Greece offered to spend 10 billion euros ($13 billion) buying back bonds issued earlier this year as the nation attempts to cut a debt load that may threaten future international aid payments.
Greece invited holders of bonds to tender their securities in a so-called modified Dutch auction, the Athens-based Public Debt Management Agency said in a statement on Monday on its website. PDMA offered an average maximum purchase price for the bonds maturing from 2023 to 2042 of 34.1 percent. The offer runs to 5 p.m. London time on December 7.
Success of the buyback is key to releasing aid that’s been frozen since June. The offer is part of a package of measures approved by euro-area finance ministers last week that aims to cut the nation’s debt to 124 percent of gross domestic product in 2020 from the 190 percent it was projected to reach in 2014 without the measures.
The IMF has set the 2020 debt-reduction target as a condition for continuing to fund a third of Greece’s bailout program. IMF Managing Director Christine Lagarde said after the euro-area finance ministers’ meeting that the fund will examine the results of the buyback before deciding whether to approve disbursement of additional aid.
The buyback accounts for 11 percentage points, or more than half of the 20 percentage points of the planned drop.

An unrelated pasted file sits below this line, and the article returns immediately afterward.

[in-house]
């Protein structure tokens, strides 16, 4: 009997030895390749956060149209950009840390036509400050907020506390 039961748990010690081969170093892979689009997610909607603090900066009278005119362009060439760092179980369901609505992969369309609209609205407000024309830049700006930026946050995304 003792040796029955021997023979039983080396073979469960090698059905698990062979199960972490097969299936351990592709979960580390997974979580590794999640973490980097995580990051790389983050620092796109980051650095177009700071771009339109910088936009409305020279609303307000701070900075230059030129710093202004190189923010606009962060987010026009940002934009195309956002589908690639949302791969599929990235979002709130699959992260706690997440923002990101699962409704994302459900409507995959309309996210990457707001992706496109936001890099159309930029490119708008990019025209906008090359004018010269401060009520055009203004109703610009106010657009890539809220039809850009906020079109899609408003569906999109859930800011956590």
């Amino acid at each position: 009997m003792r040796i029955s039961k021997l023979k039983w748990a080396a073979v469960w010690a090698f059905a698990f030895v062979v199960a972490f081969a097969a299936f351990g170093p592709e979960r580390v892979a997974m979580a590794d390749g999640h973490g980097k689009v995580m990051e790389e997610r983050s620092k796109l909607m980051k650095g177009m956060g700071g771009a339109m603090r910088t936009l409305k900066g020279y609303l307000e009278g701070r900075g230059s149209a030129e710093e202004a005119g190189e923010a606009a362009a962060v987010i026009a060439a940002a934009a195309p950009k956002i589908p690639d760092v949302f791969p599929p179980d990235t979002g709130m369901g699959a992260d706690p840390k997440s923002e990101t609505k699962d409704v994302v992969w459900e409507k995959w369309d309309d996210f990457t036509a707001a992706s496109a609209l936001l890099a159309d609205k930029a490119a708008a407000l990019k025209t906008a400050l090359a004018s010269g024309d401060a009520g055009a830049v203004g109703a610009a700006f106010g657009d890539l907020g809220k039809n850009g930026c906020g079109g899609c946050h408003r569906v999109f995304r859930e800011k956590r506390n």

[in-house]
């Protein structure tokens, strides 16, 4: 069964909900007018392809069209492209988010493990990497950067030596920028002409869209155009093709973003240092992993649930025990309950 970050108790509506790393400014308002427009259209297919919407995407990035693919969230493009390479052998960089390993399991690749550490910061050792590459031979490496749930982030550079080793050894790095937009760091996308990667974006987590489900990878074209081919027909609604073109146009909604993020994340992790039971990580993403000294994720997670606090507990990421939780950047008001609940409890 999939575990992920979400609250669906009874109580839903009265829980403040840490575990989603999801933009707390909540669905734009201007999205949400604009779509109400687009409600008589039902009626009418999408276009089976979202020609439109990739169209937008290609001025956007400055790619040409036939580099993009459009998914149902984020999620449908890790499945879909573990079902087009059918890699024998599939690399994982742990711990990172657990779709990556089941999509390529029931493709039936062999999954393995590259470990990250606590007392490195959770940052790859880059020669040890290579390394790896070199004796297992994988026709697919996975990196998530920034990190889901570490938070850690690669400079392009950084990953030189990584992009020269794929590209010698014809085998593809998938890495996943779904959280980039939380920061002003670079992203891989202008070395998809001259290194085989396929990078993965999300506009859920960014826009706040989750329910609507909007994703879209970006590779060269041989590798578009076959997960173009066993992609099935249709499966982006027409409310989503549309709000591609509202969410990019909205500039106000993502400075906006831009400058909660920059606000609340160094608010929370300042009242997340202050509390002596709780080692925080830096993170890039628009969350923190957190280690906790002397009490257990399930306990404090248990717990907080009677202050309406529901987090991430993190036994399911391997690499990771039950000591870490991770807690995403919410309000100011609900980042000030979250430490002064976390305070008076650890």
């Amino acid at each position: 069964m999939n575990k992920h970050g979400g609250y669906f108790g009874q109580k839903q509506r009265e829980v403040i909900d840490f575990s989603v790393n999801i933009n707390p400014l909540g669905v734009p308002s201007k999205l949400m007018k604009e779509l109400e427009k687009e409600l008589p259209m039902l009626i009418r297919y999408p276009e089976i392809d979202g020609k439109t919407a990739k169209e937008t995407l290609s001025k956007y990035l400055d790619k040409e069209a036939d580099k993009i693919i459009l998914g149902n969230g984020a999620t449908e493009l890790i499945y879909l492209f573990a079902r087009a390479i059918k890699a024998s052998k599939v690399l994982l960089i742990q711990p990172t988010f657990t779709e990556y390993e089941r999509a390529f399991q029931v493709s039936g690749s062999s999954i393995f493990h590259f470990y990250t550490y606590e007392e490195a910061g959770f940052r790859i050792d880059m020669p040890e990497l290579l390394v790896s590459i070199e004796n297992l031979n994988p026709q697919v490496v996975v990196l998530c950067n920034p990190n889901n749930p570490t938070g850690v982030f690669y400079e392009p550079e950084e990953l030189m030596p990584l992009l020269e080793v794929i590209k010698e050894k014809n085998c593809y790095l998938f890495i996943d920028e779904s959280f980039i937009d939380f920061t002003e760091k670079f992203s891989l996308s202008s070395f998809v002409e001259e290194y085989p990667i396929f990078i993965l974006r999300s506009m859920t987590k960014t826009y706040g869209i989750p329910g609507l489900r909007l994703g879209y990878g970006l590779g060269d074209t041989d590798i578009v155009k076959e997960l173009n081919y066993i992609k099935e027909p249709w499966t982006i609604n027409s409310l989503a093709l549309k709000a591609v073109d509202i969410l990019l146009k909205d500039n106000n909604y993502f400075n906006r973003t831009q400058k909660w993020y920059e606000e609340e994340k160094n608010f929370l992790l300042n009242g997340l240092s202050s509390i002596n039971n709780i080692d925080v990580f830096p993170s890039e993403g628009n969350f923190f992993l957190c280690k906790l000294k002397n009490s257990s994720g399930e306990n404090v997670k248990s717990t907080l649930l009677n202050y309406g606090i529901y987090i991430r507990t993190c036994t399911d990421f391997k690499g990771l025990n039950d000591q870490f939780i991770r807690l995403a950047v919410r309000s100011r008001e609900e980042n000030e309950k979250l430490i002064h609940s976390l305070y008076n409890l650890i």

While Greece has gotten pledges for 240 billion euros of aid, the funds have been frozen since June as the government tries to get its bailout program back on track after it was disrupted by two elections and a deepening recession.
The buyback will target 62 billion euros of new bonds issued after the debt swap, according to a November 27 draft of a report by the so-called troika comprising the European Commission, the European Central Bank and the International Monetary Fund.
Greek banks hold 15 billion euros of the new bonds, while the country’s pension funds hold 8 billion euros.
Finance ministers plan to make a formal decision on Greece’s 34.4 billion-euro disbursement by December 13. Deutsche Bank AG and Morgan Stanley International were appointed to manage the buyback, according to the PDMA. [Bloomberg]